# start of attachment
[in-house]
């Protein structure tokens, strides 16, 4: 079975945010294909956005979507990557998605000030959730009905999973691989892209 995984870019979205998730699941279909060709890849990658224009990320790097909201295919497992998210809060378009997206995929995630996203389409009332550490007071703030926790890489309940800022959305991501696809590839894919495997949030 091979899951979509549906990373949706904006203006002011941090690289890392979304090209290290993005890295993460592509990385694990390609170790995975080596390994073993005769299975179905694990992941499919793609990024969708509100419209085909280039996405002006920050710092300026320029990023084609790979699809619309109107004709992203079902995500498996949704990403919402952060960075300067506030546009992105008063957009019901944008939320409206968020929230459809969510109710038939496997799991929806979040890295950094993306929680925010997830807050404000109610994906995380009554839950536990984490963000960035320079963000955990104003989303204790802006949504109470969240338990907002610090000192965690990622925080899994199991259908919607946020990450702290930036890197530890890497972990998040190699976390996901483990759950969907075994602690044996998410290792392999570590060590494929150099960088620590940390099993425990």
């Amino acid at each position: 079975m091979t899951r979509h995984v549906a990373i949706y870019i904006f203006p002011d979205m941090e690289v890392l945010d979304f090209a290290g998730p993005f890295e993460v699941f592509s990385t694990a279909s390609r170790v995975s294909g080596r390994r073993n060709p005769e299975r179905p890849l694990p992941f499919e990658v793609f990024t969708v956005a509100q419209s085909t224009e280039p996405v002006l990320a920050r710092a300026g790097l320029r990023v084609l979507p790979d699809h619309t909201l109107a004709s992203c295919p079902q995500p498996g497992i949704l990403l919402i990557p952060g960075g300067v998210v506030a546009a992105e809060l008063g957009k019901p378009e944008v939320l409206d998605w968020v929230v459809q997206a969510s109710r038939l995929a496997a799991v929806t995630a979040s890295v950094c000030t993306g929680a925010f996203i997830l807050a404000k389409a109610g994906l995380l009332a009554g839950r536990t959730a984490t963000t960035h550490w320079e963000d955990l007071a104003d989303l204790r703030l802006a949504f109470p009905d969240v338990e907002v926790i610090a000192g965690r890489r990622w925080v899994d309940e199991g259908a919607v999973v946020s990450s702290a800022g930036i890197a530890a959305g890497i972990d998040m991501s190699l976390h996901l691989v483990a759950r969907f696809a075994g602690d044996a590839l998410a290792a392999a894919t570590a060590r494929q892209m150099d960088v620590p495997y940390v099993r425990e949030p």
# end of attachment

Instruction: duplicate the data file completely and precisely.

[in-house]
């Protein structure tokens, strides 16, 4: 079975945010294909956005979507990557998605000030959730009905999973691989892209 995984870019979205998730699941279909060709890849990658224009990320790097909201295919497992998210809060378009997206995929995630996203389409009332550490007071703030926790890489309940800022959305991501696809590839894919495997949030 091979899951979509549906990373949706904006203006002011941090690289890392979304090209290290993005890295993460592509990385694990390609170790995975080596390994073993005769299975179905694990992941499919793609990024969708509100419209085909280039996405002006920050710092300026320029990023084609790979699809619309109107004709992203079902995500498996949704990403919402952060960075300067506030546009992105008063957009019901944008939320409206968020929230459809969510109710038939496997799991929806979040890295950094993306929680925010997830807050404000109610994906995380009554839950536990984490963000960035320079963000955990104003989303204790802006949504109470969240338990907002610090000192965690990622925080899994199991259908919607946020990450702290930036890197530890890497972990998040190699976390996901483990759950969907075994602690044996998410290792392999570590060590494929150099960088620590940390099993425990």
């Amino acid at each position: 079975m091979t899951r979509h995984v549906a990373i949706y870019i904006f203006p002011d979205m941090e690289v890392l945010d979304f090209a290290g998730p993005f890295e993460v699941f592509s990385t694990a279909s390609r170790v995975s294909g080596r390994r073993n060709p005769e299975r179905p890849l694990p992941f499919e990658v793609f990024t969708v956005a509100q419209s085909t224009e280039p996405v002006l990320a920050r710092a300026g790097l320029r990023v084609l979507p790979d699809h619309t909201l109107a004709s992203c295919p079902q995500p498996g497992i949704l990403l919402i990557p952060g960075g300067v998210v506030a546009a992105e809060l008063g957009k019901p378009e944008v939320l409206d998605w968020v929230v459809q997206a969510s109710r038939l995929a496997a799991v929806t995630a979040s890295v950094c000030t993306g929680a925010f996203i997830l807050a404000k389409a109610g994906l995380l009332a009554g839950r536990t959730a984490t963000t960035h550490w320079e963000d955990l007071a104003d989303l204790r703030l802006a949504f109470p009905d969240v338990e907002v926790i610090a000192g965690r890489r990622w925080v899994d309940e199991g259908a919607v999973v946020s990450s702290a800022g930036i890197a530890a959305g890497i972990d998040m991501s190699l976390h996901l691989v483990a759950r969907f696809a075994g602690d044996a590839l998410a290792a392999a894919t570590a060590r494929q892209m150099d960088v620590p495997y940390v099993r425990e949030p």